MY PARKA

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MY PARKA

When I was a little girl, I used to run away if a car pulled into our driveway.  We didn’t have many visitors.  I didn’t want to say hello.  My parents were only slightly less awkward than I was.

When I was in high school, I wore too much makeup.  My mother didn’t stop me.  “Do whatever you want,” she said.  “Just don’t tell me about it.” 

When I got too excited about something or had too many thoughts crammed into my head, I’d stop in the middle of a sentence and stare off into space. 

When I couldn’t express my feelings, I’d cross my arms and say things like, “No, that’s not what I mean,” because verbalizing things was difficult for me. 

When I was a freshman in college, my friends thought I got stoned a lot.  I didn’t.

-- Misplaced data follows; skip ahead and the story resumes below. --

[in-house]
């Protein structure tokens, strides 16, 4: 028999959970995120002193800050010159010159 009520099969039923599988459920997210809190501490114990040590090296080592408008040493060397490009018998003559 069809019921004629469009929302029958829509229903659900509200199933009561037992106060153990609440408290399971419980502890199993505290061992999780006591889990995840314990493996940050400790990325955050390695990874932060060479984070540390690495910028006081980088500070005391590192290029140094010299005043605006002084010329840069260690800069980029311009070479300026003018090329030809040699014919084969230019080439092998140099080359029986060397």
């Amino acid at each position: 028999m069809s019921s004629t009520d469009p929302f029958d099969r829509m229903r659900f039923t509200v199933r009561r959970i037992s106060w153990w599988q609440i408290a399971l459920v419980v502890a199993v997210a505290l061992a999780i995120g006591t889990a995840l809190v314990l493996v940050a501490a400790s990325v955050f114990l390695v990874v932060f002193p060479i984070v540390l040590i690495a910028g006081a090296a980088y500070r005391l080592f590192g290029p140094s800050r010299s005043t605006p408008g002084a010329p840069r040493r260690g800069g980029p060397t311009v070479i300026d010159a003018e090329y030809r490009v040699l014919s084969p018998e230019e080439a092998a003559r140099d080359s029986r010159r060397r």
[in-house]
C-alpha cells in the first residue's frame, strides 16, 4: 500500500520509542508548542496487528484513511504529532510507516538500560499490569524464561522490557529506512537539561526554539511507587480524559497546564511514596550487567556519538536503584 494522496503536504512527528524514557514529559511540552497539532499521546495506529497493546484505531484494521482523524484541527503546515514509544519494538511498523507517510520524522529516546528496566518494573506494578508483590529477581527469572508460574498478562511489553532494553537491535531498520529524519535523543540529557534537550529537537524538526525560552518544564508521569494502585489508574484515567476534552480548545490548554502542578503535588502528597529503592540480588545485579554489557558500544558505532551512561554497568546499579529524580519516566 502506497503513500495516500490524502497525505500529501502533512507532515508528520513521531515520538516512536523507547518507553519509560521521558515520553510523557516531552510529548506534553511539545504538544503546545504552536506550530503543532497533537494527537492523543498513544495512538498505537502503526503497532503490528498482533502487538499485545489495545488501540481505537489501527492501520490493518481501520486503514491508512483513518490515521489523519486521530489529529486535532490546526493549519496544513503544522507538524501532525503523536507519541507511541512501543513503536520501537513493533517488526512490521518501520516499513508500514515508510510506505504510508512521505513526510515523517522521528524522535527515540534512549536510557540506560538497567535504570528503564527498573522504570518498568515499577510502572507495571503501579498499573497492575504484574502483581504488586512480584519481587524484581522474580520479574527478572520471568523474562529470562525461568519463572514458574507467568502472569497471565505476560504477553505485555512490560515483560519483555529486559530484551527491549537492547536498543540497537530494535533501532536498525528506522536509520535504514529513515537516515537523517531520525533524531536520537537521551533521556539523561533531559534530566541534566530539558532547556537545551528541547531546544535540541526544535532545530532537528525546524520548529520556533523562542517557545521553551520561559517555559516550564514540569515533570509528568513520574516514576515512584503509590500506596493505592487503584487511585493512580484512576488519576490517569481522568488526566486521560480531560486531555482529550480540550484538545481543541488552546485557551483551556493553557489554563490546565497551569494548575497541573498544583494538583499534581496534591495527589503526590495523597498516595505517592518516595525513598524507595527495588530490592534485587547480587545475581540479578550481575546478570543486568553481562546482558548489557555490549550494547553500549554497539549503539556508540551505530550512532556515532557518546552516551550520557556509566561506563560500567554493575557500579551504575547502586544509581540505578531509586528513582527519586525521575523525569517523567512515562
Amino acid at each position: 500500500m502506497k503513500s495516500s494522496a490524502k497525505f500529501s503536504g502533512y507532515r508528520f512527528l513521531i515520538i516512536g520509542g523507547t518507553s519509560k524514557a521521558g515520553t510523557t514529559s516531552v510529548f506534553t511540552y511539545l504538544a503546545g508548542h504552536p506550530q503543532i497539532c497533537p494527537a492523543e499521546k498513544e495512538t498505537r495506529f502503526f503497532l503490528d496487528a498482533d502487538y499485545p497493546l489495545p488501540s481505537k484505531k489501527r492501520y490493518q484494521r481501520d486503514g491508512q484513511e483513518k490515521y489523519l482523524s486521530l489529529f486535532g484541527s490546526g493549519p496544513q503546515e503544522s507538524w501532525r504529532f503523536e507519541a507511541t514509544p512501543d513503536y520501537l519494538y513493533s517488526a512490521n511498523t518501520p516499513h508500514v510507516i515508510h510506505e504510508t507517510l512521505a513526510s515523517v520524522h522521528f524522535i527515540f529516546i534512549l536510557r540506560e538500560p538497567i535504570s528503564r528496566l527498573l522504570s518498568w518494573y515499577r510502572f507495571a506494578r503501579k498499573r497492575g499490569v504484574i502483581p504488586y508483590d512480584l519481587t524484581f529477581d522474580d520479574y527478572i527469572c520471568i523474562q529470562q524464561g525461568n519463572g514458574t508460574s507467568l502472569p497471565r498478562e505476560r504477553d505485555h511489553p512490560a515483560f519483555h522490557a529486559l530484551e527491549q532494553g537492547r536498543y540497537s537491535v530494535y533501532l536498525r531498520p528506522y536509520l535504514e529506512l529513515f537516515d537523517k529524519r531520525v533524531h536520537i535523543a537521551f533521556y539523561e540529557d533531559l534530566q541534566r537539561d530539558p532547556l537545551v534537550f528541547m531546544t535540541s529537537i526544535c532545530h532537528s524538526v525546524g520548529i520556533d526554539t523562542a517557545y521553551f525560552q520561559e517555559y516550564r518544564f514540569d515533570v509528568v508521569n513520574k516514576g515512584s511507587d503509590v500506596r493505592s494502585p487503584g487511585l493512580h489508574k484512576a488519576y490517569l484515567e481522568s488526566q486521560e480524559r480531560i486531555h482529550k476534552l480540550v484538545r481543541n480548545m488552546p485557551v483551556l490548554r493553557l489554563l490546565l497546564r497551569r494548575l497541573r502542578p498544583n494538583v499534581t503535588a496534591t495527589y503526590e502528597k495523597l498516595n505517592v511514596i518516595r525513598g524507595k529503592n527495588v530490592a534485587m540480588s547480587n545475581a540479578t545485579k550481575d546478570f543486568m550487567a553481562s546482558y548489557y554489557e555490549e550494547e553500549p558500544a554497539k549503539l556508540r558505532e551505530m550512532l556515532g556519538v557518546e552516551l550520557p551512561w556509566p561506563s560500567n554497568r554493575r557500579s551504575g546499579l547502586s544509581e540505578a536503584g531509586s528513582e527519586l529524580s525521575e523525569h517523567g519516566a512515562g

When I was a senior, my friends thought I didn’t care about them.  I did.

When I wanted to hide, I wore a Sears parka with a fake-fur hood and synthetic padding, with low-ride jeans and cute little tops.  I wore my parka everywhere, in all kinds of weather.  Over the years, it became frayed and worn out, but I refused to get a new one because I could pull that hood over my head and become invisible.  When the hood was up, I could hide.  When the hood was down, I exhausted people with my exhausted eyes.

When I was growing up, you see, there was a wolf who would snatch the words right out of my mouth if I couldn’t articulate my thoughts at the speed of light.  A smiling, critical, judgmental wolf for whom I wasn’t good enough.  I was a sheep in a wolf’s house.

When I felt like the world was judging me, and I didn’t know who I was, why wouldn’t I hide?

When I took myself seriously, nobody else did.

When I understood this, I became a writer.